Q: You’re in Australia right now, is that right? I can’t overstate how much I love Australia! I visited when I was 19, and have been wanting to go back ever since. So tell me, what took you to Australia, and when, and for how long?
A: My better half was promoted in her job and that took me and our two Dobermans across the sea. We confirmed this deal in November of 2014 which is when you have to draw blood from your dogs to start the 150-day clock clicking. From there it is a regular schedule of vet visits to confirm the dogs have their proper shots, and no new diseases, and the blood work has to be run through the USDA vet lab in Kansas and faxed to the Department of Agriculture in Australia. Then they had to have custom built crates to fly on QANTAS airlines, which is the only airplane to have a lit, temperature-controlled cabin room under the cockpit made especially for pets migrating overseas. Once over, their paperwork is confirmed at the airport for six hours and then a special van takes them to a quarantine lock up facility for ten days while they confirm they are disease free. This is apparently an IMPROVEMENT to when the dogs had to be kept for 90 days with no owners’ visits. Anyway, they passed with flying colors and now are the topic of conversation all over the neighborhood.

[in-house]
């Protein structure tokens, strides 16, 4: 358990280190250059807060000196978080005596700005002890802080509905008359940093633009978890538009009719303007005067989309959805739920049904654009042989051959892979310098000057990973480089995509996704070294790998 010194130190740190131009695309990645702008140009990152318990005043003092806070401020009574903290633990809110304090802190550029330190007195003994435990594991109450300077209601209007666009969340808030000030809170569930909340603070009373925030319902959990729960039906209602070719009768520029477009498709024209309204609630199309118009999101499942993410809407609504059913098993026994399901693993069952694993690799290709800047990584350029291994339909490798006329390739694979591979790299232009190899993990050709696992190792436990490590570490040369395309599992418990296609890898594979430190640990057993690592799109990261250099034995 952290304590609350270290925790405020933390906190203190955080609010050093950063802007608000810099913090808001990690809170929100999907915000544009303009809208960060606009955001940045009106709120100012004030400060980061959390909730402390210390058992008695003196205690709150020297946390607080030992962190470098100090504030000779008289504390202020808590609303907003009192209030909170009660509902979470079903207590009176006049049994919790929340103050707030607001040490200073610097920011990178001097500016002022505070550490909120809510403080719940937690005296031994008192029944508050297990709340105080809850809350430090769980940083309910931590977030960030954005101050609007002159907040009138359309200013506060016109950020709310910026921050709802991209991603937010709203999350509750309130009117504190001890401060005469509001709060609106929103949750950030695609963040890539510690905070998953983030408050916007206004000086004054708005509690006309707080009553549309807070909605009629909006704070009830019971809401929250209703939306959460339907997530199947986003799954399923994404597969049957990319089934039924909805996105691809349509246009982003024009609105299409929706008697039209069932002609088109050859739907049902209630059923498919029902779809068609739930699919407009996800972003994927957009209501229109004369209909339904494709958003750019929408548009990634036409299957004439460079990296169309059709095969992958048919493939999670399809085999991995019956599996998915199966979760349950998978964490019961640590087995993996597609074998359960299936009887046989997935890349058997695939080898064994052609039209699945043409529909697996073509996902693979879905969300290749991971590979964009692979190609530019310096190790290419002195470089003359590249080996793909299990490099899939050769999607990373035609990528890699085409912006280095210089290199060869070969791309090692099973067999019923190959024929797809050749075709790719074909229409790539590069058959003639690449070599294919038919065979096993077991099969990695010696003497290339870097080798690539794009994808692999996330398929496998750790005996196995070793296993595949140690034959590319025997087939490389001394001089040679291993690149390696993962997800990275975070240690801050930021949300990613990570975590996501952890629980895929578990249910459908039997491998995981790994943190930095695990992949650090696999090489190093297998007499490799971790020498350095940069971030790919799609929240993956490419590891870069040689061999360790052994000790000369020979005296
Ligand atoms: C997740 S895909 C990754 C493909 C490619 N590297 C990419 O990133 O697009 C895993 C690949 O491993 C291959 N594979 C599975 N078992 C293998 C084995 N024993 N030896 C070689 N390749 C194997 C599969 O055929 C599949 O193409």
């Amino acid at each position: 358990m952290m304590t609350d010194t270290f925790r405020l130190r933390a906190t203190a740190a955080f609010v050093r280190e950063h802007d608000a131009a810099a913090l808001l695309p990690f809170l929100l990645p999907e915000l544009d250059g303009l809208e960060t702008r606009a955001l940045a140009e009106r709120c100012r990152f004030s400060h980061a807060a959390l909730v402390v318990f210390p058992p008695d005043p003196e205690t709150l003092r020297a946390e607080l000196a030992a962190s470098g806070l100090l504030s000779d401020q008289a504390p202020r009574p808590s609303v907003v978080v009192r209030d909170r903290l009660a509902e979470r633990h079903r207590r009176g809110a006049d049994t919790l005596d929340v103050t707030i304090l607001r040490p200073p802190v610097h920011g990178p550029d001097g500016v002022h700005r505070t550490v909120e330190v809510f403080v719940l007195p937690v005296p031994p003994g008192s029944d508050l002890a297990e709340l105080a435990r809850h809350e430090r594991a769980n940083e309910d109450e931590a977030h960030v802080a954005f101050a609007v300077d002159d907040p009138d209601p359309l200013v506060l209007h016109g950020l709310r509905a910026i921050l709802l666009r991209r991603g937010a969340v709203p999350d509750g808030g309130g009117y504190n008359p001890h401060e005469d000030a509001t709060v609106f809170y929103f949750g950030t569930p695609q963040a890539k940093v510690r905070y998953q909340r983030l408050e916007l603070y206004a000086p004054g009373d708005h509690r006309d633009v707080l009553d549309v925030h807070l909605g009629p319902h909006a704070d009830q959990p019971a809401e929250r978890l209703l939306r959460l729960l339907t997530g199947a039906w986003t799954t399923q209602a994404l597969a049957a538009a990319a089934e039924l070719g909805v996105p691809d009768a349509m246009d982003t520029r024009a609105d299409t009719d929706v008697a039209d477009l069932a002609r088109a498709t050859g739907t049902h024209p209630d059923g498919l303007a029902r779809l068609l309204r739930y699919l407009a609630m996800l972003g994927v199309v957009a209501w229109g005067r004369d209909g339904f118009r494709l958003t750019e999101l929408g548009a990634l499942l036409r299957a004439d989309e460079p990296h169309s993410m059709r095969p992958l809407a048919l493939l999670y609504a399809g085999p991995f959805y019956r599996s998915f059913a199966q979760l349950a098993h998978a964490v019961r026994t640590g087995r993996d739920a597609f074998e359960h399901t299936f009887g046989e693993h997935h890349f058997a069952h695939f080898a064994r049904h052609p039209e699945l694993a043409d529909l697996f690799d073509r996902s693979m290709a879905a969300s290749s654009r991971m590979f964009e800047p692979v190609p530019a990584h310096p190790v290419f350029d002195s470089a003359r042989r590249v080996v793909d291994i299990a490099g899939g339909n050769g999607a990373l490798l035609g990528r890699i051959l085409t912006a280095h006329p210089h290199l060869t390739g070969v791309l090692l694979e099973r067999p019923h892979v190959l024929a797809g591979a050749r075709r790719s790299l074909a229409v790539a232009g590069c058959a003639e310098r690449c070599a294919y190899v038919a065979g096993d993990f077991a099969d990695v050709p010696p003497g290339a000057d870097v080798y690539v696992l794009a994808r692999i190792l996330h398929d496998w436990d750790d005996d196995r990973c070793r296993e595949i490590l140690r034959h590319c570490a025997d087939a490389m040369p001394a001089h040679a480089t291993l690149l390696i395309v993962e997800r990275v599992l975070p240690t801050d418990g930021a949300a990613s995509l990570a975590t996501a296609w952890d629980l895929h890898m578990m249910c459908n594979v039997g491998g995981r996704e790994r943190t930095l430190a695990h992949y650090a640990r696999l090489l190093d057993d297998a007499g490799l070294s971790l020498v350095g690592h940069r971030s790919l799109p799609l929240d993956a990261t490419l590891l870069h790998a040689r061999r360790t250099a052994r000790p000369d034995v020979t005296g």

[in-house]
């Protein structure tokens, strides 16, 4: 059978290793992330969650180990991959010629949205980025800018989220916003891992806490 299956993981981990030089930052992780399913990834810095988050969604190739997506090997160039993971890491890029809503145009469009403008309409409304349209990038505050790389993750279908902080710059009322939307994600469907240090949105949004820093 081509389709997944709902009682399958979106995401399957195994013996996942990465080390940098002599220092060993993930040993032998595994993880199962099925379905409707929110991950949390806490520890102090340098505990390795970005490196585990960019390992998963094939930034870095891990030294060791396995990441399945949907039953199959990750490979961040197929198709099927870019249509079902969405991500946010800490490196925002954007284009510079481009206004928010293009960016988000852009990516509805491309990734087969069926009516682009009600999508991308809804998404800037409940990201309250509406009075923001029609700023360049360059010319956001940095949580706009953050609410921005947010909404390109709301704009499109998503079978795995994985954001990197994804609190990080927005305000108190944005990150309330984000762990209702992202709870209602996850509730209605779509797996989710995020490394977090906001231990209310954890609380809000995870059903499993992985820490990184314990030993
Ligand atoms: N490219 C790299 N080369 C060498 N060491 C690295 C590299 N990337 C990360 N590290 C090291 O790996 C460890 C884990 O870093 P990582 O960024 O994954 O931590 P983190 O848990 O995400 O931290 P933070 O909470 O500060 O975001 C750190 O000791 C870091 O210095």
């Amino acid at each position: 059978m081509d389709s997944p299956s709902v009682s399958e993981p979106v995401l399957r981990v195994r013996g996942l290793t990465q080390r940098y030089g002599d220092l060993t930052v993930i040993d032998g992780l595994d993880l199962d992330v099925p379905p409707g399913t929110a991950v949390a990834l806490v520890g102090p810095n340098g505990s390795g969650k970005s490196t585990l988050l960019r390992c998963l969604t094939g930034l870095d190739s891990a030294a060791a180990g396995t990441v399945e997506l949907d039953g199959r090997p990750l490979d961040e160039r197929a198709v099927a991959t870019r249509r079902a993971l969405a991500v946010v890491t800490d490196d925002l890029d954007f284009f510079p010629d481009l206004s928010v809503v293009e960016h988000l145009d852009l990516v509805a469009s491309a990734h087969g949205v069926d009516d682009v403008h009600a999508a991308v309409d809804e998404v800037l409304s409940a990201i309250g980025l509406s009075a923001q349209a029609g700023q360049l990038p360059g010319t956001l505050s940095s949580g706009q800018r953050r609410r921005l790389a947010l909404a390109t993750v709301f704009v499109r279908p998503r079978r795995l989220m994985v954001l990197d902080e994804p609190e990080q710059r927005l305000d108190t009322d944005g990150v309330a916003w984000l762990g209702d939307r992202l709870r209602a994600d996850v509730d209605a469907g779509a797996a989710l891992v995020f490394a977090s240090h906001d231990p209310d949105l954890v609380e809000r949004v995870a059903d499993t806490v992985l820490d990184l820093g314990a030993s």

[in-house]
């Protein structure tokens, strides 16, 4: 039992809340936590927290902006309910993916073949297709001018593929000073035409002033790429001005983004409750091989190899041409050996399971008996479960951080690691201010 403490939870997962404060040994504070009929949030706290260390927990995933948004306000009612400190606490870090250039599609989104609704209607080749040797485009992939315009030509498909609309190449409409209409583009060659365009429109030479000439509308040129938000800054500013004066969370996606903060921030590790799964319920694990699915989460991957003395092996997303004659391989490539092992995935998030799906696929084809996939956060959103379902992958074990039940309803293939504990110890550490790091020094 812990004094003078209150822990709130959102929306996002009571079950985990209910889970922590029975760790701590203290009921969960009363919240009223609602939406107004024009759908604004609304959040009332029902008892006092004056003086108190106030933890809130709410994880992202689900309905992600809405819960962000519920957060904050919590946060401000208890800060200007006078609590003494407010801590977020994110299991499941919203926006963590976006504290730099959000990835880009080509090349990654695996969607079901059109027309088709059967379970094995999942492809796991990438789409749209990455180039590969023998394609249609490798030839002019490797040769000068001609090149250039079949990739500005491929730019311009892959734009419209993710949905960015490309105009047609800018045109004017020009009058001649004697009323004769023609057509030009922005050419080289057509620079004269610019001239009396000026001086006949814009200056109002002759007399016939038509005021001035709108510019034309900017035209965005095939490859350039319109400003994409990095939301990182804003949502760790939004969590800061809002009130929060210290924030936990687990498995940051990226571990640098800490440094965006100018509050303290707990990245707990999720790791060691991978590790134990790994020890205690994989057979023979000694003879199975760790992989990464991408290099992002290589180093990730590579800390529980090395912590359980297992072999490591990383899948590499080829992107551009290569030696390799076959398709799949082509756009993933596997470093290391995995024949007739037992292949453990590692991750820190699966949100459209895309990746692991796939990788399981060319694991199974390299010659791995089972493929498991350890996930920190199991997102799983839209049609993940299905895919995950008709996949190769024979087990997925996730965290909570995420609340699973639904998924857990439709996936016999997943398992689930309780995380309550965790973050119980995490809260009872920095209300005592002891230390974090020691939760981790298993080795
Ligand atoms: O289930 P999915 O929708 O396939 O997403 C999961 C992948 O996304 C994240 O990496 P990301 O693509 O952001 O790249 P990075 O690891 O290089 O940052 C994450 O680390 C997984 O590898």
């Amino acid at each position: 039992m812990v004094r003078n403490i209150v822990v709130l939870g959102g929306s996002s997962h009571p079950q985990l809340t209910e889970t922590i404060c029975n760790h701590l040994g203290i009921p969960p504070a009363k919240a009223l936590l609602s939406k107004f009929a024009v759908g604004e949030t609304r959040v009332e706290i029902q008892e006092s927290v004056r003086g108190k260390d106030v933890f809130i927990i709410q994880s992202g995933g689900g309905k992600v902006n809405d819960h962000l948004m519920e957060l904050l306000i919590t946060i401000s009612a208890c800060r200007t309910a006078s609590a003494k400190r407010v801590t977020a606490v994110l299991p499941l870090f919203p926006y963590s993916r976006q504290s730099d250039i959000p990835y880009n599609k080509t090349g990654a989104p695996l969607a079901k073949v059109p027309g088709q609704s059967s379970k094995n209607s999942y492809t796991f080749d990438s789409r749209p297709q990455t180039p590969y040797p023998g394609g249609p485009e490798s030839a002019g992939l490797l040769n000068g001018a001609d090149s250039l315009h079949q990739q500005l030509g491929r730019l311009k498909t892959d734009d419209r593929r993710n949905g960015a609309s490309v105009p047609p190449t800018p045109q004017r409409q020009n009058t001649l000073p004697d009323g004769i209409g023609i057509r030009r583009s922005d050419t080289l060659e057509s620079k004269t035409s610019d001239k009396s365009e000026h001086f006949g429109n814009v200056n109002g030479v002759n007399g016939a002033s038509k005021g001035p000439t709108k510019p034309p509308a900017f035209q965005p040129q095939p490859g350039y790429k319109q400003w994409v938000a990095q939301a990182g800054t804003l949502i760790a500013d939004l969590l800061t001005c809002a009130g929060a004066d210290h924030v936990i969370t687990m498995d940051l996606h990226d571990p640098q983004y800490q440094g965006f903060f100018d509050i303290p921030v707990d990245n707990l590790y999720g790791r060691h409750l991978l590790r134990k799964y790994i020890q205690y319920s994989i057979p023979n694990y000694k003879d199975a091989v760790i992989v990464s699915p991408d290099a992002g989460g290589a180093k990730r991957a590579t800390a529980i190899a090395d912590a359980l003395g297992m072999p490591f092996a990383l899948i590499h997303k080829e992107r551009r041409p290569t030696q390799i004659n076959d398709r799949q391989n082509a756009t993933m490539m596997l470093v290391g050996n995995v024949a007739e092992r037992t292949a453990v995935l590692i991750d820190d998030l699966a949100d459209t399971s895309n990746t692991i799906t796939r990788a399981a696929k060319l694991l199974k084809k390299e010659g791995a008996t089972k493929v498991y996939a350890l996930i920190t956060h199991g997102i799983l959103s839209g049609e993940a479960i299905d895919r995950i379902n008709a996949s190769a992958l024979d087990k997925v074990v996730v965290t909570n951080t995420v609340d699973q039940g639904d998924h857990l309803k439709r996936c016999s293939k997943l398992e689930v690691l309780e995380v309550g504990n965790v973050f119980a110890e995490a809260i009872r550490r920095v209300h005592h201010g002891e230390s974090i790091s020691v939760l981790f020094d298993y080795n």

Q: Have you been able to get around the country much? What are some of your favorite places to visit in Australia?
A: Yes, I have done a few conventions so far that have taken me from Melbourne to Perth. I am looking forward to hitting some of the smaller towns with my comedy act because so much of this country reminds me of Canada. I can imagine that small towns of 200 people will be somewhat similar to my hometown I grew up in. And if it is not, how I will love the difference.
Q: Australia is home to so many of the world’s most deadly animals (which really is just my segue into linking to this spectacularly horrifying spider video — arachnophobes should not watch!). Have you encountered anything frightening and deadly?